Hassan’s unflinching devotion towards Amir is the novel’s keystone, which not only sets the foundation for the story, but also is the motivator to take it forward. The relationship between the two, through their childhood years, is captured with all the innocence that those years carry. It brought back memories of Harper Lee’s masterpiece To Kill A Mockingbird. In this section, the kite is a character of its own, as one relationship disintegrates during a kite-flying tournament and another is built in the climax in yet another such tournament. Successfully, Hosseini avoids making any judgements – if Amir is weak, he is so; that’s a human folly and there is no need to make unusually moral hue and cry about it. But then, the novel actually is about how he falls and rises – more so, in his own eyes, within his own parameters and structure.

Lastly and extremely importantly I read the novel voraciously analyzing the way Hosseini has built the scenes, the manner in which he constructs the sentences, the usage of similies and metaphors and the deployment of words and grammar. It is simple, short and succinct, without using crutches of heavy words or long sentences. And I re-read some key portions to understand the machinery behind the scenes. Absolutely A-class!

Overall – Simply Don’t Miss It Ever!

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13 Responses to “The Kite Runner”

  1. Mehak says:

    FIRST!!!!!!!!!!!!!!!!!!!! yippeeeeeeeeeee

  2. Mehak says:

    What a fab read…I have read it only once…plan to re-read soon….not to be missed as you’ve mentioned.

  3. priyangini says:

    i haven’t read it yet, fearing a sad ending and you know how I hate sad endings and tear jerkers.

  4. Manish says:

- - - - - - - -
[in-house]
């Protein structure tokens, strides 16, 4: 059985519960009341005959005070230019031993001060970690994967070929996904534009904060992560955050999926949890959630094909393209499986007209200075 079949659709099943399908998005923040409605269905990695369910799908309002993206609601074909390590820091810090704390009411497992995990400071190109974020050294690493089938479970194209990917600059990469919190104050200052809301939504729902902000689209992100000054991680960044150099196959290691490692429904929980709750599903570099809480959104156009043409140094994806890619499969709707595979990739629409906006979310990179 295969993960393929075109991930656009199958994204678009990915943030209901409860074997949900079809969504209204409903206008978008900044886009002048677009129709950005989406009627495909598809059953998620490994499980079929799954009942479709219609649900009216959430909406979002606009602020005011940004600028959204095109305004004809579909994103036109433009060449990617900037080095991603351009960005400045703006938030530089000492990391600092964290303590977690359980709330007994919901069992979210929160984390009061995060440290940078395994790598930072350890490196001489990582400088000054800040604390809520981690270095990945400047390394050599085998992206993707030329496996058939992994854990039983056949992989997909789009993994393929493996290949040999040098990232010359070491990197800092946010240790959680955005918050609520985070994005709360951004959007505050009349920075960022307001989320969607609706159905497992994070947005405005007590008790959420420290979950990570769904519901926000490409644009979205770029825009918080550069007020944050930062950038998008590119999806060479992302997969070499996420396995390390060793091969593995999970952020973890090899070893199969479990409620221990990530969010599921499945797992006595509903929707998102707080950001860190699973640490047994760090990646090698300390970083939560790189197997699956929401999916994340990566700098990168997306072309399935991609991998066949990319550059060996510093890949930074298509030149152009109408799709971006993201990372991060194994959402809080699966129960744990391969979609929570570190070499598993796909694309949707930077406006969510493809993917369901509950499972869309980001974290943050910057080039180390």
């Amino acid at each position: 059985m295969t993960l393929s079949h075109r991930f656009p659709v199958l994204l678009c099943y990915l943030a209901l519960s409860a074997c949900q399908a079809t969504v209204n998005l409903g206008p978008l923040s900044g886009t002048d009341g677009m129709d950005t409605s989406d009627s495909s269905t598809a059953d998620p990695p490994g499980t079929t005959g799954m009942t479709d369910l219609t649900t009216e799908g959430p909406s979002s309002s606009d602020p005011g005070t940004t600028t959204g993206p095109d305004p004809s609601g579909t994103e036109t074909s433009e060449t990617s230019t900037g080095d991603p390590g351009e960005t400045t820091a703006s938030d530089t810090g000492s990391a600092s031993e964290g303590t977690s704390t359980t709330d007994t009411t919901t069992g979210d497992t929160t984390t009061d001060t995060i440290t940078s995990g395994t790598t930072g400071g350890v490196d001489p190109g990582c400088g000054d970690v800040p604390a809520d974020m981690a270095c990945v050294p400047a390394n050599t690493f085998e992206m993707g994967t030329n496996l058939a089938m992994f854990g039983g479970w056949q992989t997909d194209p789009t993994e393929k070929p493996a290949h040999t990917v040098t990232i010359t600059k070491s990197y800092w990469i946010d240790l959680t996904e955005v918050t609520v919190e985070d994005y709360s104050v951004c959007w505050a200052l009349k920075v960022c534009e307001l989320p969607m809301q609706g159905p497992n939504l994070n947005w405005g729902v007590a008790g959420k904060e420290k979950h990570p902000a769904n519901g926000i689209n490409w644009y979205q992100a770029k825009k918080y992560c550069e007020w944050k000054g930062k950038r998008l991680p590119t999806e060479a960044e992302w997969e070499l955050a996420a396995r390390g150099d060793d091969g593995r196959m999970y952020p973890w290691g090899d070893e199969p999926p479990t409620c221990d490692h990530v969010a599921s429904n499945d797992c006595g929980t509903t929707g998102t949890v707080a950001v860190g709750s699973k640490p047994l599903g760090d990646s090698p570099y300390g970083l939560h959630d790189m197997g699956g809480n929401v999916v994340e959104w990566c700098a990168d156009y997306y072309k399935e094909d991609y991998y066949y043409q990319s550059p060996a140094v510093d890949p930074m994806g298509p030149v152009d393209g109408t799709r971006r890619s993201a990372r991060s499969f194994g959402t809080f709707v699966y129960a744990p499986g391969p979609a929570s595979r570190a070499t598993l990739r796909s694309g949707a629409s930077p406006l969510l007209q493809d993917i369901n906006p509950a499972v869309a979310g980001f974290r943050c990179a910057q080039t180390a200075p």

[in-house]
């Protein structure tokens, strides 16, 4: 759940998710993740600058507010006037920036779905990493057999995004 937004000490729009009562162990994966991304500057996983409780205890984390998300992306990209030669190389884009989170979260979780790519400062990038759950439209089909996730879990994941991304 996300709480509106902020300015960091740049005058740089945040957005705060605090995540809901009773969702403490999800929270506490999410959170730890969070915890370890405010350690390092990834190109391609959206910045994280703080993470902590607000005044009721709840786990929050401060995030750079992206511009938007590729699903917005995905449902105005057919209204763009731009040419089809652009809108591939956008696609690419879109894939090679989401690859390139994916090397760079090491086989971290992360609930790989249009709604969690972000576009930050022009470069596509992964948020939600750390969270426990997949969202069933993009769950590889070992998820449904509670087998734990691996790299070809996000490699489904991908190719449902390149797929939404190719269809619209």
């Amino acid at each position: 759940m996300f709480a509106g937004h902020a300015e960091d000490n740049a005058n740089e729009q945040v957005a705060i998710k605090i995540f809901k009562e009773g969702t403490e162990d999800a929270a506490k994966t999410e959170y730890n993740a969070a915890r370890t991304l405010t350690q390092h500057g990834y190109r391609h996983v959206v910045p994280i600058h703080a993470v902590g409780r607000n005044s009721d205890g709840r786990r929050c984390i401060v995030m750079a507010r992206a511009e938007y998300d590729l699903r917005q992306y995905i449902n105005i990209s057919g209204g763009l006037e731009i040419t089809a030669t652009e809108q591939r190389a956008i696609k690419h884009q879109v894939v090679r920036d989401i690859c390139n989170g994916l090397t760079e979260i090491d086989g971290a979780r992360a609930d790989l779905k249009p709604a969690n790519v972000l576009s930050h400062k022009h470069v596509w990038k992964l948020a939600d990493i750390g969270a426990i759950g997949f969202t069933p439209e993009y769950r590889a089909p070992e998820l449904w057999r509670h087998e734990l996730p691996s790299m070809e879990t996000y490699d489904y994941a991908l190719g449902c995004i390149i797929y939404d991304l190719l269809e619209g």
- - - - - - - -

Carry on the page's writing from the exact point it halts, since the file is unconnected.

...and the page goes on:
Nice review. Already heard good things about this book. You just reconfirmed it. On my read list.

  5. TA says:

    hmmm…I too finished reading it some days back and must confess that it was a wonderful read. Makes you feel so connected with that deep hidden guilt we all carry for being weak at times when we were supposed to stand..

    have you read Shantaram? try this too…its become one of my all time favourites…a bit longish but a wonderfully crafted tale..

  6. TA says:

    just realized that this page had a record low of comments compared to your other posts….does that point to a dwindling species called book readers? why is the tabloid stuff more popular?

  7. James says:

    Don’t you think that bloggers should be less mindless and post on more meaningful things such as charity? America is in the toilet and you aren’t do your fair share to make it better. You are a journalist but not an activist. I would hate to be you.

    Consider making a difference and make your next blog entry on something worth caring about. How about suggesting to your readers your favorite charity. Maybe some of them will even contribute…

  8. James – I am not a journalist, and I am not in US.

    Actually, why don’t you practice what you preach, didn’t see much about charity in the page I visited of yours 🙂

    TA – Quite possible, books and book lovers are thinning in the age of internet 🙂

    Pri – Not really sad , or sad ended…can read it … I am sure you will love it!

    Mehak – true, an awesome book. Now I want to read the author’s next one, but just fear that it might not turn out to be a case of over-expectation!

  9. Mehak says:

    kaha gayab hai aap??

  10. priyangini says:

    hello? where r u? no posts happening.

  11. AmitL says:

    Hi,Deepak..nice review..will keep an eye out for the book..lately, the only novels I’ve been able to finish are Perry Masons.:)

  12. yves says:

    I chanced here coming through Memsaab’s blog, which you must know! And I’m a great fan of Khaled Hosseini’s novels. The kite runner is – you’re right – absolutely fabulous! Have you read A thousand splendid suns too? But perhaps The kite runner contains more freshness, more poignancy… I don’t know.

  13. Yep, Have read A Thousand Splendid Suns too… I liked that too, but Kite Runner was a league apart.